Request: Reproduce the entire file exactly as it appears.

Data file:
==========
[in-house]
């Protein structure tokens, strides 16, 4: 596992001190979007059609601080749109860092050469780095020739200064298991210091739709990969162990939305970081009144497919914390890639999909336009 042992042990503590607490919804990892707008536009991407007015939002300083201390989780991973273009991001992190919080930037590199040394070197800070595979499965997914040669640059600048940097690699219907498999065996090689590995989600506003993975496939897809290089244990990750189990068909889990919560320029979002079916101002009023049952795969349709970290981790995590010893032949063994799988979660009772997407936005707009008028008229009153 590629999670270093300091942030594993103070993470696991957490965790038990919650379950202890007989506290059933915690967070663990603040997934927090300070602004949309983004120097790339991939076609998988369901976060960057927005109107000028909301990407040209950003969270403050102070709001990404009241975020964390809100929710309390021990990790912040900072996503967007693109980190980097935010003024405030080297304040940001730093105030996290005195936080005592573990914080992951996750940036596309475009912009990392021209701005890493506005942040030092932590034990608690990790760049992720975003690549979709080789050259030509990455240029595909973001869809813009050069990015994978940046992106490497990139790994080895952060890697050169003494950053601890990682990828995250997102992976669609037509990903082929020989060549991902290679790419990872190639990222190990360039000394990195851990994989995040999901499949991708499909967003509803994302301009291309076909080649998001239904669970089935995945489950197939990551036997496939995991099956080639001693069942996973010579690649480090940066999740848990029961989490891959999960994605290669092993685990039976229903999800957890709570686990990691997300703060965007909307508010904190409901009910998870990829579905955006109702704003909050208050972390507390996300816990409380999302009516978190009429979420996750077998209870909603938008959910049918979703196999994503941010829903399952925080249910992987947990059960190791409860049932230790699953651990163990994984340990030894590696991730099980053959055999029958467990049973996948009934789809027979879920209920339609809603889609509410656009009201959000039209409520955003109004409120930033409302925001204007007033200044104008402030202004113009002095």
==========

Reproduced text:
[in-house]
């Protein structure tokens, strides 16, 4: 596992001190979007059609601080749109860092050469780095020739200064298991210091739709990969162990939305970081009144497919914390890639999909336009 042992042990503590607490919804990892707008536009991407007015939002300083201390989780991973273009991001992190919080930037590199040394070197800070595979499965997914040669640059600048940097690699219907498999065996090689590995989600506003993975496939897809290089244990990750189990068909889990919560320029979002079916101002009023049952795969349709970290981790995590010893032949063994799988979660009772997407936005707009008028008229009153 590629999670270093300091942030594993103070993470696991957490965790038990919650379950202890007989506290059933915690967070663990603040997934927090300070602004949309983004120097790339991939076609998988369901976060960057927005109107000028909301990407040209950003969270403050102070709001990404009241975020964390809100929710309390021990990790912040900072996503967007693109980190980097935010003024405030080297304040940001730093105030996290005195936080005592573990914080992951996750940036596309475009912009990392021209701005890493506005942040030092932590034990608690990790760049992720975003690549979709080789050259030509990455240029595909973001869809813009050069990015994978940046992106490497990139790994080895952060890697050169003494950053601890990682990828995250997102992976669609037509990903082929020989060549991902290679790419990872190639990222190990360039000394990195851990994989995040999901499949991708499909967003509803994302301009291309076909080649998001239904669970089935995945489950197939990551036997496939995991099956080639001693069942996973010579690649480090940066999740848990029961989490891959999960994605290669092993685990039976229903999800957890709570686990990691997300703060965007909307508010904190409901009910998870990829579905955006109702704003909050208050972390507390996300816990409380999302009516978190009429979420996750077998209870909603938008959910049918979703196999994503941010829903399952925080249910992987947990059960190791409860049932230790699953651990163990994984340990030894590696991730099980053959055999029958467990049973996948009934789809027979879920209920339609809603889609509410656009009201959000039209409520955003109004409120930033409302925001204007007033200044104008402030202004113009002095």